Fahrenheit 451, though a relatively short book, is certainly a long read. The wording can be confusing at times, and the author mentions many things that only pertain to the world his novel takes place, with no background information as to what he’s talking about, leaving the reader perplexed. That is the main issue with the novel: the lack of clarification and background on the world he has created.
Every single character, though unbelievably quirky, are somewhat relatable and realistic characters. However, the fact that they are not completely like humans today does help the plot, further exaggerating the difference between the future dystopian society from ours today. The main character, Guy Montag, is a firefighter, though he is not the sort of firefighter one would think of today. Instead of putting out fires, he makes them. As it seems, whenever someone is found out to be hiding away books, which are not allowed in the society as they have been deemed “useless”, he and his team of firefighters must go to the house in which the books are being held and burn the books, along with the house. All is going well, until one day. Guy and his team reach this house in which an old lady has an entire library of books, and she refuses to leave them. Despite their pleads for her to exit the house, she refuses, demanding to stay in the house. Curious as to why on earth she’d rather die than leave her books, Guy takes one home with him, along with the guilt of burning that old woman alive.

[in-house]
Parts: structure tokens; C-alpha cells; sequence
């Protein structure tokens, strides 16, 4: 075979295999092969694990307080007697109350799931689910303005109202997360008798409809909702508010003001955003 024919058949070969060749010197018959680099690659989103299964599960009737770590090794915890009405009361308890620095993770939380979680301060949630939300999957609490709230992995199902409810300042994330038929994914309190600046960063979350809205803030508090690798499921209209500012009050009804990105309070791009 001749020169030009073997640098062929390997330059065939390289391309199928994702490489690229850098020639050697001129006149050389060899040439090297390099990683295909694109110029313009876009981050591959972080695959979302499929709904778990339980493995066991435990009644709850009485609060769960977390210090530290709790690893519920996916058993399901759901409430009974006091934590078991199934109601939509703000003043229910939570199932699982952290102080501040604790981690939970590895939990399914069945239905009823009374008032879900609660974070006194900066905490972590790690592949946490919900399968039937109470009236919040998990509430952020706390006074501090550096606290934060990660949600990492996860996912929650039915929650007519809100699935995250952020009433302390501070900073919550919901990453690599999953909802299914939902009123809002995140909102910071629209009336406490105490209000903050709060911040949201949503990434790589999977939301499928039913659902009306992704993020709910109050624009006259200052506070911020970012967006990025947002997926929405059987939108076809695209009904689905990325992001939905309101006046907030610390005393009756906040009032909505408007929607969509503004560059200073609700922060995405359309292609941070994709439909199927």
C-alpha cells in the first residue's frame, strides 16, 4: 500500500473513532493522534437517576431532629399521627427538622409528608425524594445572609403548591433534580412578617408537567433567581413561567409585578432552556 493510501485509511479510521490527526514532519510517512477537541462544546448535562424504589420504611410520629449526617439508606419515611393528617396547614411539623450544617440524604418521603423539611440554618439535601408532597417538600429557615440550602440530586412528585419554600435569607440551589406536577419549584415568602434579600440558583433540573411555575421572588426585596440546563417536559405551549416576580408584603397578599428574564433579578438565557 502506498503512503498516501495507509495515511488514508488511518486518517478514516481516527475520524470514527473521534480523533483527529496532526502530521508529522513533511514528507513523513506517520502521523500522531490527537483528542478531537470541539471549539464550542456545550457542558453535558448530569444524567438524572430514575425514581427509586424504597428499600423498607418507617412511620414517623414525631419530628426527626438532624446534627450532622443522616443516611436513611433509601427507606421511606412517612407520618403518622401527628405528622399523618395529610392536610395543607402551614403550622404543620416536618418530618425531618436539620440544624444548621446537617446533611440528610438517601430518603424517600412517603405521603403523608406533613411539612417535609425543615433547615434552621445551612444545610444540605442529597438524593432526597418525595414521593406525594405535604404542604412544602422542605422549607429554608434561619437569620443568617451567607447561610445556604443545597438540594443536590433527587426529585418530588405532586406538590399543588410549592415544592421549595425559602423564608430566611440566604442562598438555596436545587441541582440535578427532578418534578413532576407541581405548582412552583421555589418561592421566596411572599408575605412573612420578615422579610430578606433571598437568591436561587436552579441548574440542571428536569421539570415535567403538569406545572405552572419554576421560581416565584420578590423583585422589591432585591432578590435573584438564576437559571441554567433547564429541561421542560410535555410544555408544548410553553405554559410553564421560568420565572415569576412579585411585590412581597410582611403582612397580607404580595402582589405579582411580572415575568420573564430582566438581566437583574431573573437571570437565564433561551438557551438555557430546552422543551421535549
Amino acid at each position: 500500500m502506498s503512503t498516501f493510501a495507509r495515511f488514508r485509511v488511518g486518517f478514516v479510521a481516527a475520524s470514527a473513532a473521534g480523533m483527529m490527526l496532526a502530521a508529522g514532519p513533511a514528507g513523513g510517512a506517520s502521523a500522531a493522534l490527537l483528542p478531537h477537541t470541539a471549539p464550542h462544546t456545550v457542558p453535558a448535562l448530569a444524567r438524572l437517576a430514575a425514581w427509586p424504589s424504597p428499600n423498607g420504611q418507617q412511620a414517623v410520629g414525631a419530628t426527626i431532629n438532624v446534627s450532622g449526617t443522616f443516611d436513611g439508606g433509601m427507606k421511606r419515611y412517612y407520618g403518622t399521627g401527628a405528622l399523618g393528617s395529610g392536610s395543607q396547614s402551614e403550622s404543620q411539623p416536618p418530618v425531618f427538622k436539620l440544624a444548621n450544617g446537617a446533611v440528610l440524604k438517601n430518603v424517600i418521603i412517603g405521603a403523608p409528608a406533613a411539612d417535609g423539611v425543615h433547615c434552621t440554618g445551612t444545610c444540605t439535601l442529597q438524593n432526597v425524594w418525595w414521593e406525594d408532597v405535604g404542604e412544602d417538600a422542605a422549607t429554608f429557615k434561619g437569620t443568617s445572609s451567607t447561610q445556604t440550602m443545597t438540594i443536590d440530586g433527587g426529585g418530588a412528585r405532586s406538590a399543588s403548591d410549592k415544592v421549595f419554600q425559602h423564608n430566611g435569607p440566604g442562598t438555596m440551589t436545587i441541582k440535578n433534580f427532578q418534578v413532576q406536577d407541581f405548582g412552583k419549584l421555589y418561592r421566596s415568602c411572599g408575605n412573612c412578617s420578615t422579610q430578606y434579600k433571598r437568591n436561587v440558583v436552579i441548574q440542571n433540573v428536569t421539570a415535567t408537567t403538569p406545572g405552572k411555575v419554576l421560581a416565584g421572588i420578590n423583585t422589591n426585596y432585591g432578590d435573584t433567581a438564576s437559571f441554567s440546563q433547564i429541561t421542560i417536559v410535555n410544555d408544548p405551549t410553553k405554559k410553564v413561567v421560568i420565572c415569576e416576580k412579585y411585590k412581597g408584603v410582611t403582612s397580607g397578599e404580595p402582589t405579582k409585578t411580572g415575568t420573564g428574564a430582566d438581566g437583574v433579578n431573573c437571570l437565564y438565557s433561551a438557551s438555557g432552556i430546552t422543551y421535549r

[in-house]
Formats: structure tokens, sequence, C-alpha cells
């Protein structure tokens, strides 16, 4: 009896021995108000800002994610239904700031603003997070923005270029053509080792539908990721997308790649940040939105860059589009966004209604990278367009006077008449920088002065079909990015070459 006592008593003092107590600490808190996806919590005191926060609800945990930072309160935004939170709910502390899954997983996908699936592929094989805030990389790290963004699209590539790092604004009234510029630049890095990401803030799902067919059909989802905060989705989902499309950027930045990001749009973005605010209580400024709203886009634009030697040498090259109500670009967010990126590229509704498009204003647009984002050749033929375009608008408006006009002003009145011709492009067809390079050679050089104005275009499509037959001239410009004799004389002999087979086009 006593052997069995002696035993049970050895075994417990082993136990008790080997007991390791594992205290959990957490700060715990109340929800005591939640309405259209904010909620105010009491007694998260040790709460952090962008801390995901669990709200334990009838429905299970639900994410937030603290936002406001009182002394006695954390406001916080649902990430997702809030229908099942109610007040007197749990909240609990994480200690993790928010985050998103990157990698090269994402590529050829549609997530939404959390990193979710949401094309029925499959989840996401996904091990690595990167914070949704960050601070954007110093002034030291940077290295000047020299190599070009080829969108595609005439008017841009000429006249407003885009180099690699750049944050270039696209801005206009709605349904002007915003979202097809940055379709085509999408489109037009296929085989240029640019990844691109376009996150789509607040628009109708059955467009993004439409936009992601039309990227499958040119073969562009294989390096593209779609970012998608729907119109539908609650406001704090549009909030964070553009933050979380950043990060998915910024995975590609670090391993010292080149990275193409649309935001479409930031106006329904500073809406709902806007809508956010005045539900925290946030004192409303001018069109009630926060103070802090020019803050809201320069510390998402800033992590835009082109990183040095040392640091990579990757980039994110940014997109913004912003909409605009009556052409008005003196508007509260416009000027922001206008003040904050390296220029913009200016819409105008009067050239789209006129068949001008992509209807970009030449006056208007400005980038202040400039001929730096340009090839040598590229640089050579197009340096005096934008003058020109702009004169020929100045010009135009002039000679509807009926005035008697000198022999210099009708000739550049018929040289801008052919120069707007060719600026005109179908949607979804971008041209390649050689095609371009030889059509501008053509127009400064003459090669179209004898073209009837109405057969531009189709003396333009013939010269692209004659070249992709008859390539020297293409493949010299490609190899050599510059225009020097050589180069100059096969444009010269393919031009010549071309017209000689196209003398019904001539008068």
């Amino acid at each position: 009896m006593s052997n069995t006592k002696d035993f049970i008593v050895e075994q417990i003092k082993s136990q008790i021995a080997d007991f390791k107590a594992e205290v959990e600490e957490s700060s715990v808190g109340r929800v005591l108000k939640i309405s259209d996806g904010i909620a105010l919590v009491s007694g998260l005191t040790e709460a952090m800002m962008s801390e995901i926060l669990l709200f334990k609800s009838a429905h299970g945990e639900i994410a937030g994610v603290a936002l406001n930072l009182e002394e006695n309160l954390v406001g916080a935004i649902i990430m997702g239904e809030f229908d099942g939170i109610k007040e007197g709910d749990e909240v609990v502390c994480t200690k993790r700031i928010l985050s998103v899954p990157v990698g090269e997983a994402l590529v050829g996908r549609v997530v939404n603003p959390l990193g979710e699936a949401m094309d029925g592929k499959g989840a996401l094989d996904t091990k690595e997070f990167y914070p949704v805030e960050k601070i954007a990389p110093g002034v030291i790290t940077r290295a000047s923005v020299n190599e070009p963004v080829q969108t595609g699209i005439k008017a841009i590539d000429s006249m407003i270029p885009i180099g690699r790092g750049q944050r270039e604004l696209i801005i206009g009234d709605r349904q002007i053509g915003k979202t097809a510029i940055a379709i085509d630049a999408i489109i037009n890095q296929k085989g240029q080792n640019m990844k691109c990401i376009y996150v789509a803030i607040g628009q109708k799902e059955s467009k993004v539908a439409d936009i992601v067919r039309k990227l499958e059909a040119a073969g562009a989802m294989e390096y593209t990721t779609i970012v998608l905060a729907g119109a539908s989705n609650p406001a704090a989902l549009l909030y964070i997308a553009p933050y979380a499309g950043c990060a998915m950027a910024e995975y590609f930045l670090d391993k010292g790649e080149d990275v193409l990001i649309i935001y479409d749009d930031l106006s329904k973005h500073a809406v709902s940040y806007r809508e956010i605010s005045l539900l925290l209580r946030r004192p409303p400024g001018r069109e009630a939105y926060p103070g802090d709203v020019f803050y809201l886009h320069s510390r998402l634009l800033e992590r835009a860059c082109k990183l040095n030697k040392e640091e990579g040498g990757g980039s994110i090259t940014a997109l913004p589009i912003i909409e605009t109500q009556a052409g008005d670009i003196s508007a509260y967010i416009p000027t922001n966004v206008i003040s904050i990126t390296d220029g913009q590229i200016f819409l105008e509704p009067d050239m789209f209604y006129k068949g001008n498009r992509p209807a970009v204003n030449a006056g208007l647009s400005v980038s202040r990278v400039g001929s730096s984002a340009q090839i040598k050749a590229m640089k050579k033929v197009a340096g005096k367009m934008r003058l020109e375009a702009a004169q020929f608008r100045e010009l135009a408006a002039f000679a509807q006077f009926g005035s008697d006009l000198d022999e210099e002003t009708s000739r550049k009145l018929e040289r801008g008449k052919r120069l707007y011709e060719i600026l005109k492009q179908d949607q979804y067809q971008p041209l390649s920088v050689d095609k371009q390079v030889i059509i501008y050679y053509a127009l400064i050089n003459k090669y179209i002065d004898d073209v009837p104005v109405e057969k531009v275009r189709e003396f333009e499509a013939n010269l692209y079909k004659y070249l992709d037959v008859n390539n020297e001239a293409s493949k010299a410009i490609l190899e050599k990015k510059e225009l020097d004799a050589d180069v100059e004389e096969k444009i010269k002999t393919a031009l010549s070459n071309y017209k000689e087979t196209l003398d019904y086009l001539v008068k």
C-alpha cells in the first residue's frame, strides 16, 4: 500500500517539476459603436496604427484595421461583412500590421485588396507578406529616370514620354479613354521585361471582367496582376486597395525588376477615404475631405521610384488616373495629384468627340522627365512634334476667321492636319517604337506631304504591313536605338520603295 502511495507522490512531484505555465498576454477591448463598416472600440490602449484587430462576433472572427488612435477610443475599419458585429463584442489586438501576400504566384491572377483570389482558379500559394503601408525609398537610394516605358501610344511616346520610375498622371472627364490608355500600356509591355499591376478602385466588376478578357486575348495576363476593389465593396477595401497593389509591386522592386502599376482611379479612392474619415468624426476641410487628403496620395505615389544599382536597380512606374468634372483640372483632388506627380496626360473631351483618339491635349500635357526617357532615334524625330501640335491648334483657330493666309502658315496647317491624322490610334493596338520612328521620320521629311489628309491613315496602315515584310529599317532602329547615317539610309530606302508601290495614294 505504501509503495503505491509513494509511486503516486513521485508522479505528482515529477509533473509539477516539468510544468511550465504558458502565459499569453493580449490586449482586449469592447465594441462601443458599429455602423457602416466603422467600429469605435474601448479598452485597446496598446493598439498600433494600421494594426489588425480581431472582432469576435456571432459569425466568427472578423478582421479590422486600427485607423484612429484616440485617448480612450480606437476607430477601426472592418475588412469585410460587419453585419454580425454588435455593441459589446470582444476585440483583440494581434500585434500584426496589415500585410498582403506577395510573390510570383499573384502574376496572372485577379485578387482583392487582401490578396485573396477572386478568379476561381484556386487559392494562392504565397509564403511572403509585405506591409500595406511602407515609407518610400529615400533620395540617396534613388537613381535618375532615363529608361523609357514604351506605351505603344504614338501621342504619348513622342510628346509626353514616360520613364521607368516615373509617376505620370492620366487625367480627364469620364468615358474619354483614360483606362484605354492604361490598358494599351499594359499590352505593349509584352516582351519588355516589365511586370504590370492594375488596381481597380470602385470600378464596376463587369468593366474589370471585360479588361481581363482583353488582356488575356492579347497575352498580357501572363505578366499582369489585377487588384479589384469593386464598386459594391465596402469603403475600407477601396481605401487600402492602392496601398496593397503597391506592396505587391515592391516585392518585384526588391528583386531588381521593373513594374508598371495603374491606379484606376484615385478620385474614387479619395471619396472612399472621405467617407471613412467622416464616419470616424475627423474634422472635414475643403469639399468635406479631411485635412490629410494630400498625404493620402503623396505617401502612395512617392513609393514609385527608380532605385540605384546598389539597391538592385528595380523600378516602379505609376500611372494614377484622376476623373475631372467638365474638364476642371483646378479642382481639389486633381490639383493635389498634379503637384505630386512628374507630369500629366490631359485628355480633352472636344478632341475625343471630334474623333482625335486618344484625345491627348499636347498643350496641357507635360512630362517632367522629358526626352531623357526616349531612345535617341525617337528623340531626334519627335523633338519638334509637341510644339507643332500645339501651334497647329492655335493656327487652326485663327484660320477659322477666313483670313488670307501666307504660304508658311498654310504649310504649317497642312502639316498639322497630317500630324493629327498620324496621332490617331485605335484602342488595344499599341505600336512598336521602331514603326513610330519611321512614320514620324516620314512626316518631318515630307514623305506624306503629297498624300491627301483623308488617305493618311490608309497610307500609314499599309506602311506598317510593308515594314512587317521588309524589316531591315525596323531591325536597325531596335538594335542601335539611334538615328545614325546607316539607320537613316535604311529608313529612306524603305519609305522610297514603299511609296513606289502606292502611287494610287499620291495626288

When he arrives home, the reader gets to know his wife and house better. His wife is so very odd, and a rude woman as well. She spends all of his money, and is a very unlikable character, the opposite from Clarisse McClellan: an unfortunate girl who Guy had taken a liking to in the beginning of the novel. Clarisse died as she was supposedly hit by a truck, however it became known that the government had been watching her due to her odd sense of mentality. But the oddest and most confusing part of the novel would most likely be the house. From the screaming “relatives” in the parlour, to the fourth wall that his wife, Mildred, simply must have.
There’s an eery mood to this book, as so many things are left unknown and confusing, even to the main character himself. He has no memory of how he met his wife, and he can’t help but feel as if the history of the world that he had been taught is not quite correct. Though the book can get frustrating at times with such little information, it does keep the reader on the edge of their seat, desperate for more.